Local News

Controversial 288-unit apartment proposal gets thumbs up from McHenry commission

Neighboring residents raise questions about what development would mean for crime, property values

The McHenry Planning and Zoning Commission advanced a controversial development proposal in split votes late Wednesday, bringing a plan to build 288 market-rate apartment units across 12 buildings at the eastern end of Blake Boulevard along Route 31 closer to final approval.

A series of motions to push the project forward, including one to rezone the property from the city’s C-5 Highway Commercial district to an Integrated Design District to allow for residential land use, passed with only Commissioner Mike Sobotta opposed. Commissioner Andy Davis was absent.

More than a dozen residents from the adjacent single-family residential neighborhood along Almond Lane and Hazelwood Drive to the east spoke in opposition of the project during the meeting, which ran more than three hours. Some of them grilled the development team and city staff over whether crime in the area would increase or their property values decrease as a result of multifamily housing.

These lines of questioning continued despite city staff citing numerous academic studies showing market-rate apartment housing generally led to nearby property values climbing faster, not slower.

“I have heard what the issues are in [McHenry’s] multi-family units, and it’s terrifying to think we could have MS-13 gangs or hard drugs such as heroin being sold out of these apartments that are 100 feet behind my back door,” resident Jason Klasek said.

McHenry Police Chief John Birk responded by saying gang activity in the city is low compared with the surrounding area and cited local crime statistics that showed multifamily housing is not responsible for a disproportionate number of crimes compared with other residential areas of the city.

“Drugs really don’t have a boundary for sale in McHenry,” Birk said.

As part of city staff’s recommendation in favor of the project proceeding, the high demand for apartment and townhome-style housing was noted as a reason. A consultant hired by the city found that less than 1% of such units in the city were vacant, according to a report recently presented to public officials.

“Due to the lack of available supply, market demand may double as more units become available and rents remain stable,” city staff wrote in its review of the development proposal.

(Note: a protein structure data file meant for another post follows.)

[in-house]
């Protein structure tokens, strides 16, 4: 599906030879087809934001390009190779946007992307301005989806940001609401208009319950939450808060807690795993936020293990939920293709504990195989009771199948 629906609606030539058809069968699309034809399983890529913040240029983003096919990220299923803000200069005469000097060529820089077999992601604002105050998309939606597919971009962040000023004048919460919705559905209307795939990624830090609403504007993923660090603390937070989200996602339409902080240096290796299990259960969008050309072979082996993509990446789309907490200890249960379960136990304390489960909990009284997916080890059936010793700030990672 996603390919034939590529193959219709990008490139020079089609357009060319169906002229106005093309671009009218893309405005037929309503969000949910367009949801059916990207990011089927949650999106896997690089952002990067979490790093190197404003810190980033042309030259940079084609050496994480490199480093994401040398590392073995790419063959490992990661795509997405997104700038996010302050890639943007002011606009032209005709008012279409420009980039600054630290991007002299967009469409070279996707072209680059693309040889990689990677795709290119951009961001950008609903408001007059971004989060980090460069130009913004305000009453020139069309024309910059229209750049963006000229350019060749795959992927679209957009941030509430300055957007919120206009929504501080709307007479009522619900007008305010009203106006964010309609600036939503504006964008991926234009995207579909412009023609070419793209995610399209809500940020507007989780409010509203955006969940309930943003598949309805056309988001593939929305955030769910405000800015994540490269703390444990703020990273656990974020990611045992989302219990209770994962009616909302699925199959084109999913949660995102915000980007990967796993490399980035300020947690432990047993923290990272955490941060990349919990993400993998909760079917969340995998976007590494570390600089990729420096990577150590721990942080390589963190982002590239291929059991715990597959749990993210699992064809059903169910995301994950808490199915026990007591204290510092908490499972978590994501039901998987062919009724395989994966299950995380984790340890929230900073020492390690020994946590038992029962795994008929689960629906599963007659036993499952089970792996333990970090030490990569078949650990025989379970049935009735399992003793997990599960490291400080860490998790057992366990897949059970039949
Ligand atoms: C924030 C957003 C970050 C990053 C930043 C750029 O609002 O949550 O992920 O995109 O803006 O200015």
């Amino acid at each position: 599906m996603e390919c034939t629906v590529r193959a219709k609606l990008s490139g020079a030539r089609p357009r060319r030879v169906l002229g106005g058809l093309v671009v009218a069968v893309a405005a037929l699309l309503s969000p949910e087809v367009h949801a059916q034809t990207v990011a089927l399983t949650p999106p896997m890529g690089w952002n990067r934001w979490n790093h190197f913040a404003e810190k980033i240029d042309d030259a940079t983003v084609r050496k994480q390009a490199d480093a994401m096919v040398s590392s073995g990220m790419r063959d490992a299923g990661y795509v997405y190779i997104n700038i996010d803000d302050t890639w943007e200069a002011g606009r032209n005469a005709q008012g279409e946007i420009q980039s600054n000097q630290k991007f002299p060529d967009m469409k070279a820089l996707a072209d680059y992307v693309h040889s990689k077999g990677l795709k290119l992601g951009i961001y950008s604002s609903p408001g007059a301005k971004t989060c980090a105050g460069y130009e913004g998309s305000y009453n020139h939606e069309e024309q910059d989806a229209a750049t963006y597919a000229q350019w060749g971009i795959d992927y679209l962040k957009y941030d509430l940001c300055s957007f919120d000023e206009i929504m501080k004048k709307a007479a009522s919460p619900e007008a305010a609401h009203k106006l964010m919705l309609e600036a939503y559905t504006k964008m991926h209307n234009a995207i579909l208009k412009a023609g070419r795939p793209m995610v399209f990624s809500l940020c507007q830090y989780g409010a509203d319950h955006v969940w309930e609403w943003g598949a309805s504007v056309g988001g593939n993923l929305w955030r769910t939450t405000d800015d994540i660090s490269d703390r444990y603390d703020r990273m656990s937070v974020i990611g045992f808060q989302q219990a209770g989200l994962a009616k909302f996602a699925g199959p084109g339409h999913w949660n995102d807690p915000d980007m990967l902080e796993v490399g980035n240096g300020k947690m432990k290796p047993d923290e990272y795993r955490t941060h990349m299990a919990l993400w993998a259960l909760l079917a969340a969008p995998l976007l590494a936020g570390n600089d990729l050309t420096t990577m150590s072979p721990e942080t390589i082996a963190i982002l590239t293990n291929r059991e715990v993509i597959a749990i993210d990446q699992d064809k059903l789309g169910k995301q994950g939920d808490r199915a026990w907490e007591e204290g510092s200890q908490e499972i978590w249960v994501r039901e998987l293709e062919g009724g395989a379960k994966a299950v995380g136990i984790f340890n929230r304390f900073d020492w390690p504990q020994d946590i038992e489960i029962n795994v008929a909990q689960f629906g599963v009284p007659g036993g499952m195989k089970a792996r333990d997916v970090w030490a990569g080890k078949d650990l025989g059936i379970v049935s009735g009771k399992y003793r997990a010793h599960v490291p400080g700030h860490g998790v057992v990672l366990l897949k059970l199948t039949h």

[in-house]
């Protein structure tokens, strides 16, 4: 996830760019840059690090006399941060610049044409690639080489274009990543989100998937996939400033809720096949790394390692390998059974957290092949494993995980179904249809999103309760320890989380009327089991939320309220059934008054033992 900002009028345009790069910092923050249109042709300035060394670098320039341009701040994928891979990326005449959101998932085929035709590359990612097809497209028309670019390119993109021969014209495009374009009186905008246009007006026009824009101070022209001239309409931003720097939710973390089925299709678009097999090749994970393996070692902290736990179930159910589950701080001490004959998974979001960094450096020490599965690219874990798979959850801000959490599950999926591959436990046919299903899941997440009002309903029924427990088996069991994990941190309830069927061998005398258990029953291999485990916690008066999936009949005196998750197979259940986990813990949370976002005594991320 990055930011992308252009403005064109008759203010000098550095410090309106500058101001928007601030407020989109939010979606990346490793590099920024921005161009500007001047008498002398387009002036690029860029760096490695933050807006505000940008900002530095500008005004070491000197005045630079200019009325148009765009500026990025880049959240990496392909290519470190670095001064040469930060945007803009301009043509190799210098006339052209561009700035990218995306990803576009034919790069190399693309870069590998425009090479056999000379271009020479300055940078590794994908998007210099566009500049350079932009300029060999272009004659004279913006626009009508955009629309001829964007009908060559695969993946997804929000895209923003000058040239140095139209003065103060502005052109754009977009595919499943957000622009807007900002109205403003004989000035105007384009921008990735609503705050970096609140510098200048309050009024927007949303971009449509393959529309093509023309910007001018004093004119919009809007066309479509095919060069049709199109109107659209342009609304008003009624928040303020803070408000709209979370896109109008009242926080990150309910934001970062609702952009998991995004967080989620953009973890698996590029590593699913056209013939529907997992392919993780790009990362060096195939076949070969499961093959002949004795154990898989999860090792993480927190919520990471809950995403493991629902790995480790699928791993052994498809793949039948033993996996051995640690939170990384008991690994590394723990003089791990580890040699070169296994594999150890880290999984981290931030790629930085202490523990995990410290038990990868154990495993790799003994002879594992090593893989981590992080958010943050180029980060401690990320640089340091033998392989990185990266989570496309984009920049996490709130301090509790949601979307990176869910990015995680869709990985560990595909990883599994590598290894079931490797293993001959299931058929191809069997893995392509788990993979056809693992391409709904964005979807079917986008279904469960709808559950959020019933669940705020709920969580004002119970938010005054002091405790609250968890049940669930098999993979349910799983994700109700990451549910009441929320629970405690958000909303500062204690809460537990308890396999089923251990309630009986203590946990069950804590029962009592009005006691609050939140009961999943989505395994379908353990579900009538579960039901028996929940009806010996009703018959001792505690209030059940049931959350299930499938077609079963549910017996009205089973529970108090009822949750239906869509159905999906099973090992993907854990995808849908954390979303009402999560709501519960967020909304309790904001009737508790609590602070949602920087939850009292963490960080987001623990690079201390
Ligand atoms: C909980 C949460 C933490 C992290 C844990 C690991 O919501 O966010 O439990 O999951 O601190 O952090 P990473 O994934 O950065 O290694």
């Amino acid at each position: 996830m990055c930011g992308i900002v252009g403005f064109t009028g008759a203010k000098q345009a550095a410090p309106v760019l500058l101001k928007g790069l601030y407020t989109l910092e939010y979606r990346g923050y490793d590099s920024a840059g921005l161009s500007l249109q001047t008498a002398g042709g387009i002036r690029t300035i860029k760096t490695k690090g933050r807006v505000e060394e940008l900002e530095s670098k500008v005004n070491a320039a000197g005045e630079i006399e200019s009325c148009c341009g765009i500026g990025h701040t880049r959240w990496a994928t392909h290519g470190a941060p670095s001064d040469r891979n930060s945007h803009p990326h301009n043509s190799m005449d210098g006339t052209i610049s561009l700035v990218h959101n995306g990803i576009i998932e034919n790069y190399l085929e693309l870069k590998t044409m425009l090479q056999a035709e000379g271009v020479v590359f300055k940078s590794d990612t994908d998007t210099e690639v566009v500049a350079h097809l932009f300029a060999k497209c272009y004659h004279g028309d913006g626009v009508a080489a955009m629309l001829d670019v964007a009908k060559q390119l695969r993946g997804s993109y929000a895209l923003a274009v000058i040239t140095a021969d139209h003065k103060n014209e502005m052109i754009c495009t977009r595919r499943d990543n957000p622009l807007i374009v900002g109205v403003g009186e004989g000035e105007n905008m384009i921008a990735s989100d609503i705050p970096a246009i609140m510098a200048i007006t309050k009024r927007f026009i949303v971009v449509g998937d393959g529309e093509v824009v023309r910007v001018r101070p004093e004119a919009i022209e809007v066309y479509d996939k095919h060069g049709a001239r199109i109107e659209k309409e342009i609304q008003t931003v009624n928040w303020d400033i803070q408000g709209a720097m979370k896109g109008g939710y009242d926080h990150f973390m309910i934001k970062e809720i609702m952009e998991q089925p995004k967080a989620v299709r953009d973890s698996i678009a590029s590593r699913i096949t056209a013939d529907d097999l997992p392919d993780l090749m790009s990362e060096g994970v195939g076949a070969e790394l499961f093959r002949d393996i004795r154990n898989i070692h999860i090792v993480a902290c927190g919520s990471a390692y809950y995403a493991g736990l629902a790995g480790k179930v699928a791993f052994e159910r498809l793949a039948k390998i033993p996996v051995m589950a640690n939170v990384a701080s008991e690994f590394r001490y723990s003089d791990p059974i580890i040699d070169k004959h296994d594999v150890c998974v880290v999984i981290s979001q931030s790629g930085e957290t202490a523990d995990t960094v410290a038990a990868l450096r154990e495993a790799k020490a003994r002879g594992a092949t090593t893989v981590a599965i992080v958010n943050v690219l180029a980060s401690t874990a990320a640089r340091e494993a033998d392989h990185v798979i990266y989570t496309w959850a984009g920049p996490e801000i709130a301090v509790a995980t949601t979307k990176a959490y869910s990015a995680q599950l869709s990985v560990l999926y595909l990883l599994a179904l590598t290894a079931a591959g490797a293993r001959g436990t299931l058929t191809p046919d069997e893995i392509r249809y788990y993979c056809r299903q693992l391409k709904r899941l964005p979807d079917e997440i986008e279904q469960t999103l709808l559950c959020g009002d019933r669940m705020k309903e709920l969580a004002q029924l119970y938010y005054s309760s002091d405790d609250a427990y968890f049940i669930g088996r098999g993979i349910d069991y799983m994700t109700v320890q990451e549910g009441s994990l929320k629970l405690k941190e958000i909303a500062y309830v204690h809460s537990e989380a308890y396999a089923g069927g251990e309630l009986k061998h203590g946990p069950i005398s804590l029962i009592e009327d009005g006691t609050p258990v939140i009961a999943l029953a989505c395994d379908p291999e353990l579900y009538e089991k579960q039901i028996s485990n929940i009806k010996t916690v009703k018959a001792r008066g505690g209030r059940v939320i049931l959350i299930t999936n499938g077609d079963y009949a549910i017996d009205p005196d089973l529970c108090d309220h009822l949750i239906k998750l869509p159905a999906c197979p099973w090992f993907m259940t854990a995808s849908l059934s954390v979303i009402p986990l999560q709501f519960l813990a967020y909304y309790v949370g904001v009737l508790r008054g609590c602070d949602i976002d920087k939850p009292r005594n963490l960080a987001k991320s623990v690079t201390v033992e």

Joe Gottemoller, a Crystal Lake-based attorney for the developer, Wisconsin-based Continental Properties, made a point of the city-commissioned market study, as well. He said the site, located behind the Aldi store on Route 31, has failed to attract a development proposal since it was annexed into the city more than two decades ago.

“There just isn’t any demand for additional C-5 Commercial right now in this city or for that matter probably in northern Illinois. That is a use that as much as I would like to see us go back to big-box stores and have that demand, it’s just not coming,” Gottemoller said.

Klasek, among other residents, also took issue with not knowing the firm plans for the property to the south of the planned apartment complex. At about 11 acres, the parcel was subdivided from the northern 20.5 acres being looked at by Continental for housing, and a separate owner is retaining control of that southern vacant slice.

While it is unknown when a development pitch for that portion of land could be made, McHenry city planner Cody Sheriff said it likely would have to entail housing to meet local standards. There is nothing on the table for it now.

“This whole conversation has been around one single lot. It’s disingenuous to present that as the case for the entire city. There are plans for a second lot. The board should consider, if they’re voting on this, they’re not giving the city of McHenry or the people of McHenry what the real intent is here,” Klasek said, noting there could be many more dwelling units erected on the southern lot.

McHenry’s City Council is set to review Continental’s plans June 7, Mayor Wayne Jett said.

He said he was “very pleased” with the outcome of Wednesday’s commission meeting and “looking forward to the next steps.”

Sam Lounsberry

Sam Lounsberry

Sam Lounsberry covers local government, business, K-12 education and all other aspects of life in McHenry County, in particular in the communities of Woodstock, McHenry, Richmond, Spring Grove, Wonder Lake and Johnsburg.